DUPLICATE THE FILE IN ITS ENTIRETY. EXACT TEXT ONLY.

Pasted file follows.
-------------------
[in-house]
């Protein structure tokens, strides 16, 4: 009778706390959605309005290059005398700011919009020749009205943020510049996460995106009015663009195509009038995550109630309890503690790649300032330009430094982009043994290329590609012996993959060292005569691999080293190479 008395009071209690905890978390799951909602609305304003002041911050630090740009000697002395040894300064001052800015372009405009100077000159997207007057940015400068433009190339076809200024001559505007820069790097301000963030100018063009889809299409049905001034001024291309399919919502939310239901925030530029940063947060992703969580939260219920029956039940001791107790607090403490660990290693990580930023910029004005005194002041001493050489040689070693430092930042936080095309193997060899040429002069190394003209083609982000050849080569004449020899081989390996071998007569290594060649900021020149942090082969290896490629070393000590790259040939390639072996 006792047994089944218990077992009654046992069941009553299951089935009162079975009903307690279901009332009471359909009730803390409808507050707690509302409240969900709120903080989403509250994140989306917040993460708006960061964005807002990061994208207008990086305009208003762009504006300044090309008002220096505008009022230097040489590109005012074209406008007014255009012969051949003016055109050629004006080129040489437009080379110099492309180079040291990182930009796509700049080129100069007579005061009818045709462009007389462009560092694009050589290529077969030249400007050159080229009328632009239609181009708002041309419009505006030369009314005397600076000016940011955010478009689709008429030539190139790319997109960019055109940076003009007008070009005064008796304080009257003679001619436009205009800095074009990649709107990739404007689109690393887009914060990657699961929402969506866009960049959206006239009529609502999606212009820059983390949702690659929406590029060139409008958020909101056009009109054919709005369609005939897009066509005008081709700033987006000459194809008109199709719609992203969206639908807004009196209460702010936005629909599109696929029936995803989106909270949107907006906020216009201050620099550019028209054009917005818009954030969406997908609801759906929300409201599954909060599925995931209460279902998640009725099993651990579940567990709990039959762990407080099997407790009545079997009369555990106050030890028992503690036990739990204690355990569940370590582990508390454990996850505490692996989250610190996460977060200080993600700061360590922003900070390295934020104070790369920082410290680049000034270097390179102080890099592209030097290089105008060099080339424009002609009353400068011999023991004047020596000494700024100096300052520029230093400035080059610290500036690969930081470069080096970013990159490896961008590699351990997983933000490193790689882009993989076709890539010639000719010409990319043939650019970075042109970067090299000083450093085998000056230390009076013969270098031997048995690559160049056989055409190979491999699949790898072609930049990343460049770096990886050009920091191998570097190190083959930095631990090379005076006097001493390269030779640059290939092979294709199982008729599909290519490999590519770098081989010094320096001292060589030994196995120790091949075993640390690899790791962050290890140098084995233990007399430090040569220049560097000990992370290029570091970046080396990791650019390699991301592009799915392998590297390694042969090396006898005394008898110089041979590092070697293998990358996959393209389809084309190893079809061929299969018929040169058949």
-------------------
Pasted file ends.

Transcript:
[in-house]
């Protein structure tokens, strides 16, 4: 009778706390959605309005290059005398700011919009020749009205943020510049996460995106009015663009195509009038995550109630309890503690790649300032330009430094982009043994290329590609012996993959060292005569691999080293190479 008395009071209690905890978390799951909602609305304003002041911050630090740009000697002395040894300064001052800015372009405009100077000159997207007057940015400068433009190339076809200024001559505007820069790097301000963030100018063009889809299409049905001034001024291309399919919502939310239901925030530029940063947060992703969580939260219920029956039940001791107790607090403490660990290693990580930023910029004005005194002041001493050489040689070693430092930042936080095309193997060899040429002069190394003209083609982000050849080569004449020899081989390996071998007569290594060649900021020149942090082969290896490629070393000590790259040939390639072996 006792047994089944218990077992009654046992069941009553299951089935009162079975009903307690279901009332009471359909009730803390409808507050707690509302409240969900709120903080989403509250994140989306917040993460708006960061964005807002990061994208207008990086305009208003762009504006300044090309008002220096505008009022230097040489590109005012074209406008007014255009012969051949003016055109050629004006080129040489437009080379110099492309180079040291990182930009796509700049080129100069007579005061009818045709462009007389462009560092694009050589290529077969030249400007050159080229009328632009239609181009708002041309419009505006030369009314005397600076000016940011955010478009689709008429030539190139790319997109960019055109940076003009007008070009005064008796304080009257003679001619436009205009800095074009990649709107990739404007689109690393887009914060990657699961929402969506866009960049959206006239009529609502999606212009820059983390949702690659929406590029060139409008958020909101056009009109054919709005369609005939897009066509005008081709700033987006000459194809008109199709719609992203969206639908807004009196209460702010936005629909599109696929029936995803989106909270949107907006906020216009201050620099550019028209054009917005818009954030969406997908609801759906929300409201599954909060599925995931209460279902998640009725099993651990579940567990709990039959762990407080099997407790009545079997009369555990106050030890028992503690036990739990204690355990569940370590582990508390454990996850505490692996989250610190996460977060200080993600700061360590922003900070390295934020104070790369920082410290680049000034270097390179102080890099592209030097290089105008060099080339424009002609009353400068011999023991004047020596000494700024100096300052520029230093400035080059610290500036690969930081470069080096970013990159490896961008590699351990997983933000490193790689882009993989076709890539010639000719010409990319043939650019970075042109970067090299000083450093085998000056230390009076013969270098031997048995690559160049056989055409190979491999699949790898072609930049990343460049770096990886050009920091191998570097190190083959930095631990090379005076006097001493390269030779640059290939092979294709199982008729599909290519490999590519770098081989010094320096001292060589030994196995120790091949075993640390690899790791962050290890140098084995233990007399430090040569220049560097000990992370290029570091970046080396990791650019390699991301592009799915392998590297390694042969090396006898005394008898110089041979590092070697293998990358996959393209389809084309190893079809061929299969018929040169058949």